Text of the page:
The Puerto Rico Statehood v. Self-determination issue divides members of Congress
While a bipartisan coalition is vouching for statehood, a smaller group is pushing for self-determination.
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The issue of Puerto Rico’s statehood, sovereignty, colonialism, and self determination made serious moves on March 2, as dozens of members of the House Representatives unveiled a new bipartisan bill for Puerto Rico statehood in the latest attempt to determine the future of the U.S. territory.
It’s an ongoing debate that highlights the divide between politicians, the inhabitants of Puerto Rico, and those in the diaspora.
Legislatively, with a bulk of U.S. Representatives co-sponsoring the “Puerto Rico Statehood Admission Act,” the fight for statehood has an edge, as the bulk of Congress, led by Rep. Darren Soto (D-FL) and Puerto Rico’s only non-voting congressional representative, Jenniffer Gonzalez Colón, have voiced their support.
Joined by 52 cosponsors, the legislation comes on the 104th anniversary of when Puerto Ricans were granted American citizenship. It also comes months after voters on the island voted in favor of statehood via a referendum in November.
Last year, American citizens in Puerto Rico clearly declared their desire for statehood. Now, it is our duty in Congress to act. Earlier today, @RepJenniffer and I introduced the bipartisan Puerto Rico Statehood Admission Act, which has 51 cosponsors! #PRStatehood pic.twitter.com/ZIst93BXez— Rep. Darren Soto (@RepDarrenSoto) March 2, 2021
The bill comes amid strengthened efforts from pro-statehood Puerto Ricans to pressure the rest of Congress to act on November’s non-binding referendum.
Only 55% of eligible voters turned-out to vote, of those 53% voted in favor of statehood.
The goal of the bill is to have Congress accept the referendum’s results. If passed, the next step would be to hold a ratification vote by the people of Puerto Rico to accept admission into the Union, reported Latino Rebels.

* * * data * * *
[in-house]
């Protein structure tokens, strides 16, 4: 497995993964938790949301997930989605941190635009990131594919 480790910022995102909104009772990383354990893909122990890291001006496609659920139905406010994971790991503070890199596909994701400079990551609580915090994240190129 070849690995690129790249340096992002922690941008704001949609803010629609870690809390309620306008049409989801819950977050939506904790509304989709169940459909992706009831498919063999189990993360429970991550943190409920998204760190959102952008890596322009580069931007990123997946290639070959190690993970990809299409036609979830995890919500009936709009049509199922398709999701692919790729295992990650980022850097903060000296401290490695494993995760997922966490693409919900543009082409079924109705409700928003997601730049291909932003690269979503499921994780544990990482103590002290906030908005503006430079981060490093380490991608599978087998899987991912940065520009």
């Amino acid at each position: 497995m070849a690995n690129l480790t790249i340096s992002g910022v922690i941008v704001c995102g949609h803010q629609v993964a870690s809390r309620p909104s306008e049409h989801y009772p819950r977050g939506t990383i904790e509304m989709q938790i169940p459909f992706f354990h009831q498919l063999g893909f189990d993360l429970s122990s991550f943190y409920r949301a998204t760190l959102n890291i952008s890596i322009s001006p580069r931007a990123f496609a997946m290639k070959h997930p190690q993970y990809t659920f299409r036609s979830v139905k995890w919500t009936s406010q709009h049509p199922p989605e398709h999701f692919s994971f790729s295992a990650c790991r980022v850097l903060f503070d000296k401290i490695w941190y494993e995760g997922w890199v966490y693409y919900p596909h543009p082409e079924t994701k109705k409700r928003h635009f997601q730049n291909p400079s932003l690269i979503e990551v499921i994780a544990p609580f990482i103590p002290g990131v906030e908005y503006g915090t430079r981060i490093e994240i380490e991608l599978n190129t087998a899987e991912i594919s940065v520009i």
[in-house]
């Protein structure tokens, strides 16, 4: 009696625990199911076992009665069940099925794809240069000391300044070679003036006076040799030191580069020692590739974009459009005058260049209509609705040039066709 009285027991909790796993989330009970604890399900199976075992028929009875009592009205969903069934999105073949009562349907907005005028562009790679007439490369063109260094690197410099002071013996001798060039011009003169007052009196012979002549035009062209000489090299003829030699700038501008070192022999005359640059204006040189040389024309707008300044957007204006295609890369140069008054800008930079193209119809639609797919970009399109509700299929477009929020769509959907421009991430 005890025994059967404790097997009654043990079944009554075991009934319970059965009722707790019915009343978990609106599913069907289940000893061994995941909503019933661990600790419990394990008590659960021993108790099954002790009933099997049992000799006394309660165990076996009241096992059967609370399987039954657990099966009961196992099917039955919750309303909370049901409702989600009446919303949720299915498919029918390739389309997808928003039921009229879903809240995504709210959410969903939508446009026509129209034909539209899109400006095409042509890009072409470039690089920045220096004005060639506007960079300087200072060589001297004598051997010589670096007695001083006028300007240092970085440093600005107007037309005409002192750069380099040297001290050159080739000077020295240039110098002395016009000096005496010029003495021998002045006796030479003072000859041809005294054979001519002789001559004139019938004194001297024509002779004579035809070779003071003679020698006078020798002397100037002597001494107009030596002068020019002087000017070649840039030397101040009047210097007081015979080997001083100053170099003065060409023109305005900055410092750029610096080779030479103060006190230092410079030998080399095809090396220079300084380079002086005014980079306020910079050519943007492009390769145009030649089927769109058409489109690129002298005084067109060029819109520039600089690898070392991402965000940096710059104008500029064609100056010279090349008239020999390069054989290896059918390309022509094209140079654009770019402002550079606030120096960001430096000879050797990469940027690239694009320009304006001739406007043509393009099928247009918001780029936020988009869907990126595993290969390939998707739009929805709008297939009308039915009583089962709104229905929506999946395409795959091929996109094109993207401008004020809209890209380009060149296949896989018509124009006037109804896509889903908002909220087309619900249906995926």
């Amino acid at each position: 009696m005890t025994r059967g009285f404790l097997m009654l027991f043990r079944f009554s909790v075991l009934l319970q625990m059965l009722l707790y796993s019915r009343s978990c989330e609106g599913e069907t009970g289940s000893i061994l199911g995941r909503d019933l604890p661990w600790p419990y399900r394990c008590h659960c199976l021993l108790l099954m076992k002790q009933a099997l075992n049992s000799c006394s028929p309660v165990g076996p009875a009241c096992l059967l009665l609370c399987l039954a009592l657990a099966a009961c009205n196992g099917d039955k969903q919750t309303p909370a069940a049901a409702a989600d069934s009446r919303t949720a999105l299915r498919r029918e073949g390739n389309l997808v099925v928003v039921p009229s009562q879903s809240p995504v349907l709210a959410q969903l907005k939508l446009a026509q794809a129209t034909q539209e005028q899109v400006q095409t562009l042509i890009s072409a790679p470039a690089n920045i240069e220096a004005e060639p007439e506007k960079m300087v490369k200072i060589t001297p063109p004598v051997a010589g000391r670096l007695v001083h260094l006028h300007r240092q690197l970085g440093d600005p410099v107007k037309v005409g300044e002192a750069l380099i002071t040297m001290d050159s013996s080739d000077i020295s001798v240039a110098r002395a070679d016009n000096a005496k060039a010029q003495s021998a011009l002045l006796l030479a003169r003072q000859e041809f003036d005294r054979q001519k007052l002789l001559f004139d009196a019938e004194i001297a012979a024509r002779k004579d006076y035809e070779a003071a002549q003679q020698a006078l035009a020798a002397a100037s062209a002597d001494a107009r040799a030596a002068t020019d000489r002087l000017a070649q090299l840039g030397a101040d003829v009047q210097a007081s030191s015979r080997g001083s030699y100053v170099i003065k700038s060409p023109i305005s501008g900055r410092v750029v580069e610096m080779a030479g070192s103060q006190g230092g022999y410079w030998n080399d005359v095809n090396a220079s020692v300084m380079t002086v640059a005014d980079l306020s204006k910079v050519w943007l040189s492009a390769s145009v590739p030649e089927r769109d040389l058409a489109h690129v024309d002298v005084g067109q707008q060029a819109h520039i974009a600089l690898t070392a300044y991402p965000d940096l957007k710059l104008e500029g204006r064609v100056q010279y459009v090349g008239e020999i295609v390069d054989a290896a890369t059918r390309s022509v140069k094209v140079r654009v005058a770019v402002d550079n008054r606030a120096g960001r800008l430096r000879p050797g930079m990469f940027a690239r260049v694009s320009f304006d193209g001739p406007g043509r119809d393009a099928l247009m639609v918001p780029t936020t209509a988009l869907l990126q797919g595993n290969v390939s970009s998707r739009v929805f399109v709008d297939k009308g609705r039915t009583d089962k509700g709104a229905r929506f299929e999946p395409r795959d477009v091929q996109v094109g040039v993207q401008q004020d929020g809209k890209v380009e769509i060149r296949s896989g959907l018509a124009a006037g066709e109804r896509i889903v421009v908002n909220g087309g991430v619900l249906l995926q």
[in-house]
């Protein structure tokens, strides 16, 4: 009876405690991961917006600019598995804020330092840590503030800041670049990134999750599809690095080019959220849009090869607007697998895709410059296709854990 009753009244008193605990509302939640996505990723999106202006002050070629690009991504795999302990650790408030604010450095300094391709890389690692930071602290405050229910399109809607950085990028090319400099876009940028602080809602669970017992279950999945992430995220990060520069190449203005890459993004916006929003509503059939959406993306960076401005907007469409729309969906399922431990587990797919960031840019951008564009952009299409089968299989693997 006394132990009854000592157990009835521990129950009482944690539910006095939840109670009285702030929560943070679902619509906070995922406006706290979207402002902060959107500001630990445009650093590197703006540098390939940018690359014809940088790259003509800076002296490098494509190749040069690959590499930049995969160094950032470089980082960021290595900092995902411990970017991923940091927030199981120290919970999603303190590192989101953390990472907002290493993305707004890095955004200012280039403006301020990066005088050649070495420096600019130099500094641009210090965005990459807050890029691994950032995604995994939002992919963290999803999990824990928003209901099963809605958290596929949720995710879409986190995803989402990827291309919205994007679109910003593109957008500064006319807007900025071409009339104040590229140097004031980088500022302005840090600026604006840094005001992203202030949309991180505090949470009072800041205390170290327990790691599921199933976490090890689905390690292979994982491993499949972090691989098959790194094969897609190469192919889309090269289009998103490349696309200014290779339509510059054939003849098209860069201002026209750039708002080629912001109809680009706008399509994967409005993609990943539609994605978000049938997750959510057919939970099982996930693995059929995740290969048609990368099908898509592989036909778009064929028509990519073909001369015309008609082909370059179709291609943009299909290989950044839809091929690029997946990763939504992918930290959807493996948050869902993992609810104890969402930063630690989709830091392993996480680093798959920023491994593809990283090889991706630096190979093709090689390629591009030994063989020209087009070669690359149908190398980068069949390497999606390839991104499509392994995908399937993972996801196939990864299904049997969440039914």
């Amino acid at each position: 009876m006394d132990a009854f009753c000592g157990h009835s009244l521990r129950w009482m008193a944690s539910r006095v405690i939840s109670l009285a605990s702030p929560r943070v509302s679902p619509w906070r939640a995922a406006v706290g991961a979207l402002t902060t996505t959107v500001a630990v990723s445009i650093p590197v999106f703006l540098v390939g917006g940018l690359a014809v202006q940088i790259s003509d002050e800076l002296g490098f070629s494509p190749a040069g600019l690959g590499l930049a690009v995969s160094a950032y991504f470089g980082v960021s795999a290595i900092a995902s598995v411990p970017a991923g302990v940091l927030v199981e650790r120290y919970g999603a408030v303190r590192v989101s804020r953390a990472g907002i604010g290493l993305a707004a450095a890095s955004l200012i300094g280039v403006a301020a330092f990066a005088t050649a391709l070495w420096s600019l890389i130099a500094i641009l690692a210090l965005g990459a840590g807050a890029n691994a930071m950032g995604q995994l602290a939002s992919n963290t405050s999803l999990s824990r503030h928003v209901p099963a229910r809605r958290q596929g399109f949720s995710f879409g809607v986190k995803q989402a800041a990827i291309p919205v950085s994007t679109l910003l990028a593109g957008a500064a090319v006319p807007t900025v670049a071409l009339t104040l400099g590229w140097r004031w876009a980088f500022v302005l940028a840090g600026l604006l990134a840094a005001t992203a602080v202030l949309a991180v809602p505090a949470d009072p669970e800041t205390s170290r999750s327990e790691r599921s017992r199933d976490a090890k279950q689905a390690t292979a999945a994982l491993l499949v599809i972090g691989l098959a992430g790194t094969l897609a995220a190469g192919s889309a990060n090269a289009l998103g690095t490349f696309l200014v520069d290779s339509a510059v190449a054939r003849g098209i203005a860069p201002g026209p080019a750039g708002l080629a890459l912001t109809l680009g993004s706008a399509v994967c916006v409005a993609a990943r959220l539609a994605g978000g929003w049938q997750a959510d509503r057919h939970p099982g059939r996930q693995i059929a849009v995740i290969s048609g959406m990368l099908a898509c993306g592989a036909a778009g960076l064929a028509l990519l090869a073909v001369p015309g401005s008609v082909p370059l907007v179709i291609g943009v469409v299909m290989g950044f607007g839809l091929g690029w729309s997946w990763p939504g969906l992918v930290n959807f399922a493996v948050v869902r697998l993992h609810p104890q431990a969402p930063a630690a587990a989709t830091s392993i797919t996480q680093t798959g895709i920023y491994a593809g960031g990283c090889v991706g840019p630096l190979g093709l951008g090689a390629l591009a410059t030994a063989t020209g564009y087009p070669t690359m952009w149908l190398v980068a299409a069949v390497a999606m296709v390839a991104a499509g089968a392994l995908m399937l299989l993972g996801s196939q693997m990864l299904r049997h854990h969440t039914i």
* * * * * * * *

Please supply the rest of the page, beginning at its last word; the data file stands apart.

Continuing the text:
It also comes at a time when Reps. Nydia Velázquez and Alexandria Ocasio-Cortez are expected to reintroduce the Puerto Rico Self-Determination Act presented last year. If passed, it would “empower the island to design their own future through a constitutional convention.”
Their bill garnered a mix of support and overt criticism, with an emphasis on the latter. It especially came after the introduction of Soto and Gonzalez Colón’s bill, as legislators, including Puerto Rican Gov. Pedro Pierluisi, have been pushing statehood efforts in earnest.
Gov. Pierluisi recently spoke on the issue in an Axios segment, even expressing his wish for Rep. AOC to support the effort. As of yet, the statehood bill has no word on support from Senate leadership, including Senate Majority Leader Chuck Schumer and Senate Minority Leader Mitch McConnell.
“I have not spoken with Speaker Pelosi, but I did speak with other leaders in the House leadership and they do support statehood for Puerto Rico,” González Colón said in a press conference.
However, in one of the biggest feats for the bill since its introduction, on Tuesday night, House Majority Leader Steny Hoyer (D-MD) expressed his support for the legislation, writing, “I applaud the bipartisan introduction of #PRStatehood today and I look forward to working with you on this legislation.”
The White House, however, appears to be leaning toward self-determination, suggesting an additional referendum in Puerto Rico, according to White House Press Secretary Jen Psaki one day after the new statehood bill was introduced.
“The president supports a referendum in Puerto Rico, for the people of Puerto Rico deciding the path forward. On D.C. statehood, he supports and has long supported [...]DC statehood,” Psaki said at a White House Press conference on March 3.